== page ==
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Six men found guilty of crimes against “civilian national security” were hanged on Sunday in Afghanistan. The executions, which were meant to set an example to future extremists, including the Taliban, mark a shift in the Afghan government’s crackdown on extremism. The six people hanged were respectively convicted of involvement in the 2011 assassination of President Burhanuddin Rabbani, as well as the 2009 killing of deputy intelligence chief Abdullah Laghmani.
The Taliban recently announced plans for its 2016 Spring offensive in Afghanistan, which it calls “Operation Omari.” The organization has steadily been making gains in the southern, eastern and northern regions of the country since the US pulled all but 13,500 of its troops from the region. Amidst the Taliban’s promise for “large-scale attacks,” there has been concern about whether Afghan security forces will be able to fend them off without help from the US.
The relationship between the Afghan government and the Taliban has been particularly rocky as of late. Under former President Hamid Karzai, the government had ceased executions of Taliban insurgents in hopes that the Taliban would partake in peace talks. Upon taking office in 2014, current President Ashraf Ghani promised to initiate peace talks, only to retract his statements after an especially deadly suicide attack that killed 64 people in Kabul last month. The attack was one of the deadliest in recent years, and afterward Ghani asserted that he was no longer interested in peace talks, and promised to “deal severely with those who shed the blood of our innocent people and soldiers.”
The Taliban stated earlier in the year that it would not talk “face-to-face” with the government until it is removed from a United Nations blacklist, all foreign forces vacate the country and its members are released from prison.
To make matters more complex, the Taliban is not the only extremist organization in the struggle for power in Afghanistan; the Islamic State is also fighting to become a dominant military force in the country. In a letter addressed to IS leader Abu Bakr al-Baghdadi last year, the Taliban warned IS to stay out of Afghanistan, stating that “the fight against the country’s Western-backed government and the push for strict Islamic rule should be undertaken ‘under one flag and one leadership.’” Although Taliban spokesmen have continuously denied that the Islamic State is a threat to them, the latter undoubtedly has more money to its name and a superior arsenal of weaponry. Furthermore, IS has been successful in bribing members of the Taliban into switching their allegiance. US intelligence has even reported that the Afghan and Pakistani faction of IS is made up mainly of ex-Taliban members.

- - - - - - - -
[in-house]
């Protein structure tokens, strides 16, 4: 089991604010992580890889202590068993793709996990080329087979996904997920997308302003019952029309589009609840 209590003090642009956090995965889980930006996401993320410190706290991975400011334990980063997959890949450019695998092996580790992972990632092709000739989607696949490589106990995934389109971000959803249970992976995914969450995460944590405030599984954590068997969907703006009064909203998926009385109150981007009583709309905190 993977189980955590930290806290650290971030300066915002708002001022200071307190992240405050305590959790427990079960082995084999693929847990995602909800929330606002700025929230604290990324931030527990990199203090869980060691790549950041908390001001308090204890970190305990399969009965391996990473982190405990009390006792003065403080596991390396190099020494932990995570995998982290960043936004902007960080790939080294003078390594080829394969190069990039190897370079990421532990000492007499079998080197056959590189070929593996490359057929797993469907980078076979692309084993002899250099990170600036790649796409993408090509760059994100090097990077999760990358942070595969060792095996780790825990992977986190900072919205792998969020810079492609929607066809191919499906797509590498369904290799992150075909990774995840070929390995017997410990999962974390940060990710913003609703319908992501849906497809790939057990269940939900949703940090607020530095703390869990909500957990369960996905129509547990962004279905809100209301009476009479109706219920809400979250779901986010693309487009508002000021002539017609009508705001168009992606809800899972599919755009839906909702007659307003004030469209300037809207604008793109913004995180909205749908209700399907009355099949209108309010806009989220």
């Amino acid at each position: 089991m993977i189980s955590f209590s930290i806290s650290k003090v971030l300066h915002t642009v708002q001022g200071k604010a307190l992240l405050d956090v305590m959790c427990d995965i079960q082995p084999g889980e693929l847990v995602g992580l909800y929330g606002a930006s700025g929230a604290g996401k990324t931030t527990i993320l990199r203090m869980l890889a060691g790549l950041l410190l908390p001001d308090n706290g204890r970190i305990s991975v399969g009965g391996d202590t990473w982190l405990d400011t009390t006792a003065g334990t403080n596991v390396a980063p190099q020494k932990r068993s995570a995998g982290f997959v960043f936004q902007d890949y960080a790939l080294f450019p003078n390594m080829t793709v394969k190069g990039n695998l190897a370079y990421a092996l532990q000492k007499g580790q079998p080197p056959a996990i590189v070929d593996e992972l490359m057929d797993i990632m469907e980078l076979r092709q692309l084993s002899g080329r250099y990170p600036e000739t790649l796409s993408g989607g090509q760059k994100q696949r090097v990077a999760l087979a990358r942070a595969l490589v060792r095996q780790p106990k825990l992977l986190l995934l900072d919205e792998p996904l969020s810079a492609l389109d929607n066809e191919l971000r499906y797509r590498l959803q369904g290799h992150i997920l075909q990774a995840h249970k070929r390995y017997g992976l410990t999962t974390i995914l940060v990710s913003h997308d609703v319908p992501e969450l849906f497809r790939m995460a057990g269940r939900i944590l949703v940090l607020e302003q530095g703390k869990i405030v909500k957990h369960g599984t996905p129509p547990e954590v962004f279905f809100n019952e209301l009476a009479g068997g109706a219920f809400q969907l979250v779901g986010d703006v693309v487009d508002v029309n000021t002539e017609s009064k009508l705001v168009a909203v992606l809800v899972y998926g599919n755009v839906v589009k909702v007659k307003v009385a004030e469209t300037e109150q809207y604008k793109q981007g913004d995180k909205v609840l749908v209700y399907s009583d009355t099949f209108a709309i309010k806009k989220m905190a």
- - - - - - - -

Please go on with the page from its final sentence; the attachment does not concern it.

The Taliban and the Islamic State both follow a hardliner interpretation of Sunni Islam, but past this fact the differences greatly outnumber the similarities between the two organizations. Firstly, IS seeks to create a caliphate among the international Muslim community and is broken up into smaller factions across the region, whereas the Taliban’s goal is solely a united Muslim Afghan state. Secondly, the Taliban, which follows a less-strict version of Sunni Islam than IS, has rejected the Caliphate of Abu Bakr al-Baghdadi. IS has even denied that the Taliban rules by Islamic law at all.
Although the Obama Administration has repeatedly asserted that American troops no longer partake in close-quarter combat against the Taliban, the increased conflict and instability in Afghanistan has created “ill-defined parameters” with regard to which missions American forces are supposed to be fulfilling. The Administration allows troops to remain in the country in order to train the Afghan army, but recently American Green Berets lead a four-day-long offensive against the Taliban to take the Afghan city of Kunduz after the Taliban had gained control of the city for the first time since 2001.
Although the White House has stated that Americans’ combat role in Afghanistan is over, the sheer mess between the Islamic State, the Taliban and the weak Afghan government may in fact elicit further American involvement in a war has already been drawn out for far too long.
Photo courtesy of the BBC